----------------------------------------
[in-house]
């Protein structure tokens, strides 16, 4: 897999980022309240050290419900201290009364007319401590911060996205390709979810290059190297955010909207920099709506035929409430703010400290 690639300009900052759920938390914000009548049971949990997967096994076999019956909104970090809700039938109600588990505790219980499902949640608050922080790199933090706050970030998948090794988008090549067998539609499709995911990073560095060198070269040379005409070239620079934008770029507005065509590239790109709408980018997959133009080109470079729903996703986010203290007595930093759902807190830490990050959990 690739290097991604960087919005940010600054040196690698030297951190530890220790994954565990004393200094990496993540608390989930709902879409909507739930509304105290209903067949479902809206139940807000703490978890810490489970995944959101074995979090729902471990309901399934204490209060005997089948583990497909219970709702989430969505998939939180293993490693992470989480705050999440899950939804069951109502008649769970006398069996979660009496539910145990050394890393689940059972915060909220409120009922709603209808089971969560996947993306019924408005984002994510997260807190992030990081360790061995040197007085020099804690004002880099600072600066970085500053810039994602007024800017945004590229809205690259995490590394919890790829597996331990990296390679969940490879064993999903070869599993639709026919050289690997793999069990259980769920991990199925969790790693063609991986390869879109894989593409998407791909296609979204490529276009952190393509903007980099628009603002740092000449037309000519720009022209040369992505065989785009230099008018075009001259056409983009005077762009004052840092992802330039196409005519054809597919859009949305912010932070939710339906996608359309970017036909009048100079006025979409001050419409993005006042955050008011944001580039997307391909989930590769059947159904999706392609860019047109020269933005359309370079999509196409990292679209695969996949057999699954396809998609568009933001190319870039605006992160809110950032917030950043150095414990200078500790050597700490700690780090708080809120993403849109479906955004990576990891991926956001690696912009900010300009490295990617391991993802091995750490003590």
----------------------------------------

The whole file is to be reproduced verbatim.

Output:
[in-house]
């Protein structure tokens, strides 16, 4: 897999980022309240050290419900201290009364007319401590911060996205390709979810290059190297955010909207920099709506035929409430703010400290 690639300009900052759920938390914000009548049971949990997967096994076999019956909104970090809700039938109600588990505790219980499902949640608050922080790199933090706050970030998948090794988008090549067998539609499709995911990073560095060198070269040379005409070239620079934008770029507005065509590239790109709408980018997959133009080109470079729903996703986010203290007595930093759902807190830490990050959990 690739290097991604960087919005940010600054040196690698030297951190530890220790994954565990004393200094990496993540608390989930709902879409909507739930509304105290209903067949479902809206139940807000703490978890810490489970995944959101074995979090729902471990309901399934204490209060005997089948583990497909219970709702989430969505998939939180293993490693992470989480705050999440899950939804069951109502008649769970006398069996979660009496539910145990050394890393689940059972915060909220409120009922709603209808089971969560996947993306019924408005984002994510997260807190992030990081360790061995040197007085020099804690004002880099600072600066970085500053810039994602007024800017945004590229809205690259995490590394919890790829597996331990990296390679969940490879064993999903070869599993639709026919050289690997793999069990259980769920991990199925969790790693063609991986390869879109894989593409998407791909296609979204490529276009952190393509903007980099628009603002740092000449037309000519720009022209040369992505065989785009230099008018075009001259056409983009005077762009004052840092992802330039196409005519054809597919859009949305912010932070939710339906996608359309970017036909009048100079006025979409001050419409993005006042955050008011944001580039997307391909989930590769059947159904999706392609860019047109020269933005359309370079999509196409990292679209695969996949057999699954396809998609568009933001190319870039605006992160809110950032917030950043150095414990200078500790050597700490700690780090708080809120993403849109479906955004990576990891991926956001690696912009900010300009490295990617391991993802091995750490003590």